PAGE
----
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Curious Frame - Issue #22 - Time Capsules

Curious Frame
Curious Frame - Issue #22 - Time Capsules
By Leanne Staples • Issue #22 • View online
As a student, I was not very good at memorizing facts and I found many subjects in school to be boring or difficult to comprehend. I was not a great student by any stretch of the imagination.
When I think back on all the crap I learned in high school
It’s a wonder I can think at all
And though my lack of education hasn’t hurt me none
I can read the writing on the wall. 
Paul Simon, Kodachrome
We all learn in different ways and unfortunately, most teaching methods in schools leave many people behind as a result. Perhaps I am now beginning to catch up.
Though much of education relies on the written word, photography and images tend to have a more lasting effect on our ability to comprehend and remember.
This issue of the newsletter is about time capsules. While the way that I use the idea of time capsules is not necessarily the original or proper representation of the concept, you must know by now that I am rarely orthodox in my views or methods. I do what feels right for me.
Thank you to everyone for your well wishes. I am still recovering.
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Readers comments:
Don’t keep those thoughts to yourself. Curious Frame is about dialogue and I’d love to hear your comments or even questions or inspirations. And it’s easy. Just hit reply in your email.
Your opinions are valued. No advanced degrees or education required. Comments below are from Issue 20 Photography is Magic Part two
One reader wrote:
I’ve been so busy these past few weeks that I couldn’t find time to read your newsletters. Today I caught up and read issues 16-20. As usual, they were filled with insightful ideas and perceptive philosophy. Thank you again for sharing your thoughts, photos, book recommendations, and video links; always an education and inspiration.
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Remember the days when the streets were overcrowded? The days before the pandemic? Some photos are now a throwback to a previous era! That is a fast shift in how we think and see the world we live in. This photomontage might very well make it into a time capsule for life before the pandemic.
Remember the days when the streets were overcrowded? The days before the pandemic? Some photos are now a throwback to a previous era! That is a fast shift in how we think and see the world we live in. This photomontage might very well make it into a time capsule for life before the pandemic.
Time Capsules
I imagine you asking me “why are you writing about time capsules in Curious Frame?” Good question. There are so many things in the world that we would not be aware of without photography.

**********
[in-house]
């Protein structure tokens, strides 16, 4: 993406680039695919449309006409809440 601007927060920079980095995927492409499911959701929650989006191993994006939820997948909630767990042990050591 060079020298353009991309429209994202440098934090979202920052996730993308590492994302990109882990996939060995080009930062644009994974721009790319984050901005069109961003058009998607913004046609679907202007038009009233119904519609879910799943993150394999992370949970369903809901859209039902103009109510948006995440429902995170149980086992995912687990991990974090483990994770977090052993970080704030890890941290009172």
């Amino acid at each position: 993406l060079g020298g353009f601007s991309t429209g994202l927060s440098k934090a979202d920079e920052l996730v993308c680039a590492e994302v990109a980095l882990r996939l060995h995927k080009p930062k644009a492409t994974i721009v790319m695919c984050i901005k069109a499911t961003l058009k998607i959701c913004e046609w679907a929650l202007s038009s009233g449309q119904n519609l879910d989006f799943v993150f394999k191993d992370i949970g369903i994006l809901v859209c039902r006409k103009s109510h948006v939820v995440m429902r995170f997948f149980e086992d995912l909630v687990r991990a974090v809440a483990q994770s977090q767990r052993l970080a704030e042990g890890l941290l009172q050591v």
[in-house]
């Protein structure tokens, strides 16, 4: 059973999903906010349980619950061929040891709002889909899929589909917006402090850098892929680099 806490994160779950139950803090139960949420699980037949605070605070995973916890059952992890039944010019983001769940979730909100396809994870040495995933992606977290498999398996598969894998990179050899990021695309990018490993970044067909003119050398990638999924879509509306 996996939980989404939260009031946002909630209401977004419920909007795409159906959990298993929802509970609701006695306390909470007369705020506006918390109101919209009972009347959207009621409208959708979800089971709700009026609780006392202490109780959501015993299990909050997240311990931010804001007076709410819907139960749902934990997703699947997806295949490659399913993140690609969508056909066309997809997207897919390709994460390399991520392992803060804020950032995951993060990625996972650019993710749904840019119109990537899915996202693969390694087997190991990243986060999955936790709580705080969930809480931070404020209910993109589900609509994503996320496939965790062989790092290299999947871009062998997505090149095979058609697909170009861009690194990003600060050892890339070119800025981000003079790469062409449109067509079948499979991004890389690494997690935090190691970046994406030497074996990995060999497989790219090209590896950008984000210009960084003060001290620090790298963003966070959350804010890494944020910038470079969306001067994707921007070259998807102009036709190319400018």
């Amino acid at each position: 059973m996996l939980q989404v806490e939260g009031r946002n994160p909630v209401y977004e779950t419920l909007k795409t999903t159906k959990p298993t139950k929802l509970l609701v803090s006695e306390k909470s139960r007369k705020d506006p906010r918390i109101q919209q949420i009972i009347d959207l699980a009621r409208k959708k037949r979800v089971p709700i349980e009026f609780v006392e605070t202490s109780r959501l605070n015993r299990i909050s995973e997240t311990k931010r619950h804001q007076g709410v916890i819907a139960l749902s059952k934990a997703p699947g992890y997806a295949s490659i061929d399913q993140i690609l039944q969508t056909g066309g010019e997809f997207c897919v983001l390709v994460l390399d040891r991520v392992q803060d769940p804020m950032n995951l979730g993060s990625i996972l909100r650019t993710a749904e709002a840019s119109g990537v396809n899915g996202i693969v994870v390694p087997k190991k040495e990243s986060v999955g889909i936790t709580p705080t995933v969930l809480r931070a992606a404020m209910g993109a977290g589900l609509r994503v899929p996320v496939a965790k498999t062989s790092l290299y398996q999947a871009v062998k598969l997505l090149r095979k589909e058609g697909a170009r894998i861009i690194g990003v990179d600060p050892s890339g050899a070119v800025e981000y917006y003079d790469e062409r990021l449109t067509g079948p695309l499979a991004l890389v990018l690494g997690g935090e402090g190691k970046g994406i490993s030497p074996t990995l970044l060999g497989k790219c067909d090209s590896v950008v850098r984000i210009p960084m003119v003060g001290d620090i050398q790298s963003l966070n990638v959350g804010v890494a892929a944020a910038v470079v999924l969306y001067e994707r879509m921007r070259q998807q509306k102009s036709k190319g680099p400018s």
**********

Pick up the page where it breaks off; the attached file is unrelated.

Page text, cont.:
I also imagine creating time capsules entirely out of photographs. I’ve been thinking about creating my own time capsules with my photos and with photos of things as documents, relics of the times and also using photographs by others as well. More about that later.
Hatchfield holding the 1652 “Pine Tree Shilling” found in the capsule at the Massachusetts State House Time Capsule.
Hatchfield holding the 1652 “Pine Tree Shilling” found in the capsule at the Massachusetts State House Time Capsule.
Time capsules are perhaps as old as the beginning of humanity. In the United States the first time capsule was created by Samuel Adams and Paul Revere in 1795 and contains coins, newspapers, a medal depicting George Washington and many other relics from the times including a silver coin from 1652 shown above.
Some time capsules are intended to remain closed for long periods of time with a date far off in the future for people to see what the world was like once upon a time.
Of course, people are choosing what they think are some of the most important things to include. And yes, there are many things that are not included.
Other time capsules are created with the idea that maybe it will be found by alien life forms somewhere out in a galaxy far far away. We can perhaps see a time capsule as a kind of encyclopedia.
You want to know what the world was like in 1937? The Crypt of Civilization will probably provide an good understanding.
You want to know what the world was like in 1937? The Crypt of Civilization will probably provide an good understanding.
The Crypt of Civilization is a impenetrable airtight chamber, built between 1937 and 1940, at the Oglethorpe University in Brookhaven, Georgia. The 2,000-cubic-foot (57 m3) repository is meant not to be opened before 8113 A.D. and contains numerous artifacts and sound recordings of one type or another that illustrate civilization and human development to the 20th century. Classic literature and religious texts were also deposited, as well as items showing the extent of scientific progress to 1939. - Wikipedia